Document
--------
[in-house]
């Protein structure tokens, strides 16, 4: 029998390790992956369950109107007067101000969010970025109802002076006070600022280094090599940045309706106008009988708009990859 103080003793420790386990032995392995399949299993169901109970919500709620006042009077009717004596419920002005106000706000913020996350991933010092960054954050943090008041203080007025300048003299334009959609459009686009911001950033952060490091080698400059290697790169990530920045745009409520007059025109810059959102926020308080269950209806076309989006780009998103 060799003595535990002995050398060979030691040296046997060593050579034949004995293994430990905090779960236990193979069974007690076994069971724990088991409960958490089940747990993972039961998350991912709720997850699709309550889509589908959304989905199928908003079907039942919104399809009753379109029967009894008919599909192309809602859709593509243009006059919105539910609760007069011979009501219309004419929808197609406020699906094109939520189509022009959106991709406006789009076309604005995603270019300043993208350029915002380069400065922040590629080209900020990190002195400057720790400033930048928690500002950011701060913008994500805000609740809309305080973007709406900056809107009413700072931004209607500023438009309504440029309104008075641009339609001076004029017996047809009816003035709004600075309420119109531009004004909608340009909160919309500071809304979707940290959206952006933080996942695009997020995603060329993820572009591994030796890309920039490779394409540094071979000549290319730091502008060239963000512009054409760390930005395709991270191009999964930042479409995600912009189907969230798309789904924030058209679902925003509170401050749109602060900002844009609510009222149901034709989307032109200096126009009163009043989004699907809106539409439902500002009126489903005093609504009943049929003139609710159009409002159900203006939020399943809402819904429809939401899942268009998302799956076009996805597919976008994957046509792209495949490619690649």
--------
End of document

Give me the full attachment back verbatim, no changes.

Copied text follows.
[in-house]
């Protein structure tokens, strides 16, 4: 029998390790992956369950109107007067101000969010970025109802002076006070600022280094090599940045309706106008009988708009990859 103080003793420790386990032995392995399949299993169901109970919500709620006042009077009717004596419920002005106000706000913020996350991933010092960054954050943090008041203080007025300048003299334009959609459009686009911001950033952060490091080698400059290697790169990530920045745009409520007059025109810059959102926020308080269950209806076309989006780009998103 060799003595535990002995050398060979030691040296046997060593050579034949004995293994430990905090779960236990193979069974007690076994069971724990088991409960958490089940747990993972039961998350991912709720997850699709309550889509589908959304989905199928908003079907039942919104399809009753379109029967009894008919599909192309809602859709593509243009006059919105539910609760007069011979009501219309004419929808197609406020699906094109939520189509022009959106991709406006789009076309604005995603270019300043993208350029915002380069400065922040590629080209900020990190002195400057720790400033930048928690500002950011701060913008994500805000609740809309305080973007709406900056809107009413700072931004209607500023438009309504440029309104008075641009339609001076004029017996047809009816003035709004600075309420119109531009004004909608340009909160919309500071809304979707940290959206952006933080996942695009997020995603060329993820572009591994030796890309920039490779394409540094071979000549290319730091502008060239963000512009054409760390930005395709991270191009999964930042479409995600912009189907969230798309789904924030058209679902925003509170401050749109602060900002844009609510009222149901034709989307032109200096126009009163009043989004699907809106539409439902500002009126489903005093609504009943049929003139609710159009409002159900203006939020399943809402819904429809939401899942268009998302799956076009996805597919976008994957046509792209495949490619690649």